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Azithromycin (Ophthalmic)

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Notes
Related terms
Uses
Dosing
Safety
Author information

Notes

    Related terms
    • U.S. Brand Names: AzaSite®
    • Pharmacologic Category: Antibiotic, Macrolide;Antibiotic, Ophthalmic

    Uses
    • This medicine is used to treat or prevent eye infections.
    • Azithromycin works to harm the bacteria and fight the infection.

    Dosing

    How to take

    • To gain the most benefit, do not miss doses.
    • Use as you have been told, even if you are feeling better.
    • For the eye only.
    • Wash your hands before and after use.
    • Take out contact lenses before using this drug. Lenses can be put back in 15 minutes after this drug is given. Do not put contacts back in if your eyes are irritated or infected.
    • Do not touch the container tip to the eye, lid, or other skin.
    • Turn bottle with lid on upside down and shake one time before each use.
    • Tilt your head back and drop drug into the eye.
    • After use, keep your eyes closed. Put pressure on the inside corner of the eye. Do this for 3 to 5 minutes. This keeps the drug in your eye.
    • Space each eye drug by 5 minutes.

    Missed Dose

    • Use a missed dose as soon as you think about it.
    • If it is close to the time for your next dose, skip the missed dose and go back to your normal time.
    • Do not use two doses or extra doses.
    • Do not change the dose or stop this drug. Talk with the doctor.

    Storage

    • After opening, store at room temperature. Throw away after 14 days.

    Safety



    Avoid

    • If you have an allergy to azithromycin or any other part of this drug.
    • Tell your doctor if you are allergic to any drugs. Make sure to tell about the allergy and what signs you had. This includes telling about rash; hives; itching; shortness of breath; wheezing; cough; swelling of face, lips, tongue, or throat; or any other signs.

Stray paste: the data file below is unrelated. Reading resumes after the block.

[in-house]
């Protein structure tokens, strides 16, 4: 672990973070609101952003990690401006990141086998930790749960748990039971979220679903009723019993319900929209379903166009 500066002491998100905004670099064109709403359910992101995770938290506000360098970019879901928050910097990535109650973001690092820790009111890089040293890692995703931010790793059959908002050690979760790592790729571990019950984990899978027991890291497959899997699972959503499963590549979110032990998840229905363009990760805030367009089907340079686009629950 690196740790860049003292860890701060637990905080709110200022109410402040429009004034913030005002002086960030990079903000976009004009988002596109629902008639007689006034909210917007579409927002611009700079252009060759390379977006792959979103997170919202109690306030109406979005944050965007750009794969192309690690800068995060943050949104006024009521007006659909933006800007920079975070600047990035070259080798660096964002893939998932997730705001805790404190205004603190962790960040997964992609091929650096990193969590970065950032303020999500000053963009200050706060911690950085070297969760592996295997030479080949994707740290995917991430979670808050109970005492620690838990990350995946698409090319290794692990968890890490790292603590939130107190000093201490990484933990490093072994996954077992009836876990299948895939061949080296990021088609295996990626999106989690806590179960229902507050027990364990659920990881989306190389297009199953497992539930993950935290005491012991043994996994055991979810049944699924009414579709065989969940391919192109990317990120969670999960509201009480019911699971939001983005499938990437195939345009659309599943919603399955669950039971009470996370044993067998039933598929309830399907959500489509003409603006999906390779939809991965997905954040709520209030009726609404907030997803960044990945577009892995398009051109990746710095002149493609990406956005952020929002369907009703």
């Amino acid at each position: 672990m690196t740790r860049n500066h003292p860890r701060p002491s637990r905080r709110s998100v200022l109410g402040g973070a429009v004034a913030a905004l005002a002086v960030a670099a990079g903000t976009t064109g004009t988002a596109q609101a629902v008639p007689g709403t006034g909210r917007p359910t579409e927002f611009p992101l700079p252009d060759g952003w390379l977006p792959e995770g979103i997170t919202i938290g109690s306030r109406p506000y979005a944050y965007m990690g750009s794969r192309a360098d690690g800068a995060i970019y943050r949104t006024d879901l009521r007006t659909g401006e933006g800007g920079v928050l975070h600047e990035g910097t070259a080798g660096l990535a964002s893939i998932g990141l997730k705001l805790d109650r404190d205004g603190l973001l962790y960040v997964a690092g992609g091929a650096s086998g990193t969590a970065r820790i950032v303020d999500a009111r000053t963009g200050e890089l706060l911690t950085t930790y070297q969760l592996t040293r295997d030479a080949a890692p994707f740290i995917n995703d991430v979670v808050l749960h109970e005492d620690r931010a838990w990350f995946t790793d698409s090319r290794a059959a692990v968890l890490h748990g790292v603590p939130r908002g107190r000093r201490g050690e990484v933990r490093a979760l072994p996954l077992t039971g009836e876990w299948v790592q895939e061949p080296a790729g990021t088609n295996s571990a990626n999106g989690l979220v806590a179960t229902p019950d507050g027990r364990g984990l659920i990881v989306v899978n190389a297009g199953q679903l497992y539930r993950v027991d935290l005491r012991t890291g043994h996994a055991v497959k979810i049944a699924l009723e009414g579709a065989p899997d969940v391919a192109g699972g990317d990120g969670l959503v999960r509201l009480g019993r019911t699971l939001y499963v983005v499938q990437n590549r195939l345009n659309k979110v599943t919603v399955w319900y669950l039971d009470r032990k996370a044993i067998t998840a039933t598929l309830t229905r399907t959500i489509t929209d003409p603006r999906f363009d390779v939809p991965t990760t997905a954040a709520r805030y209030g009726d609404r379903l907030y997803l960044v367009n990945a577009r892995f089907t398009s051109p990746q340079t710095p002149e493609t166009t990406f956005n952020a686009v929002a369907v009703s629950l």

Precautions

    • Check all drugs you are taking with your doctor. This drug may not mix well with some other drugs.
    • Tell your doctor if you are pregnant or plan on getting pregnant.
    • Tell your doctor if you are breast-feeding.

    Side Effects

    • Eye irritation.
    • Short-term pain after use.

    Monitoring

    • Change in the health problem being treated. Is it better, worse, or about the same?

    Contact a healthcare provider

    • If you think there was an overdose, call your local poison control center or ER right away.
    • Signs of a very bad reaction to the drug. These include wheezing; chest tightness; fever; itching; bad cough; blue skin color; seizures; or swelling of face, lips, tongue, or throat.
    • Sudden change in eyesight, eye pain, or irritation.
    • Any rash.
    • Health problem is not better or you are feeling worse.

    General Statements

    • If you have a very bad allergy, wear an allergy ID at all times.
    • Do not share your drugs with others and do not take anyone else's drugs.
    • Keep all drugs out of the reach of children and pets.
    • Most drugs can be thrown away in household trash after mixing with coffee grounds or kitty litter and sealing in a plastic bag.
    • In Canada, take any unused drugs to the pharmacy. Also, visit http://www.hc-sc.gc.ca/hl-vs/iyh-vsv/med/disposal-defaire-eng.php#th to learn about the right way to get rid of unused drugs.
    • Keep a list of all your drugs (prescription, natural products, vitamins, OTC) with you. Give this list to your doctor.
    • Call your doctor for help with any side effects. You may also call the FDA at 1-800-FDA-1088 or Health Canada's Vigilance Program at 1-866-234-2345.
    • Talk with the doctor before starting any new drug, including OTC, natural products, or vitamins.

    Author information
    • Copyright © 1978-2010 Lexi-Comp Inc. All rights reserved.

    Copyright © 2011 Natural Standard (www.naturalstandard.com)


    The information in this monograph is intended for informational purposes only, and is meant to help users better understand health concerns. Information is based on review of scientific research data, historical practice patterns, and clinical experience. This information should not be interpreted as specific medical advice. Users should consult with a qualified healthcare provider for specific questions regarding therapies, diagnosis and/or health conditions, prior to making therapeutic decisions.

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